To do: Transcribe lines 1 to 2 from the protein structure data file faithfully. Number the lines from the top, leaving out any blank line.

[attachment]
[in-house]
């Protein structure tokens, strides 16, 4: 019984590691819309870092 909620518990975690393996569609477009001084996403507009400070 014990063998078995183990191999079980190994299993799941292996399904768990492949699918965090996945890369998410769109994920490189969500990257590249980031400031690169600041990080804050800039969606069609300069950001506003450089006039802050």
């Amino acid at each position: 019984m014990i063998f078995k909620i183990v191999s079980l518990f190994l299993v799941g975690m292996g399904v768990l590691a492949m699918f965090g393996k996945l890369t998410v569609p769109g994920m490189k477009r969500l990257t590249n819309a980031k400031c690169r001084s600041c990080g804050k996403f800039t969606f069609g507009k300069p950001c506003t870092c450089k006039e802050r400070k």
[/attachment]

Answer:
[in-house]
């Protein structure tokens, strides 16, 4: 019984590691819309870092 909620518990975690393996569609477009001084996403507009400070 014990063998078995183990191999079980190994299993799941292996399904768990492949699918965090996945890369998410769109994920490189969500990257590249980031400031690169600041990080804050800039969606069609300069950001506003450089006039802050």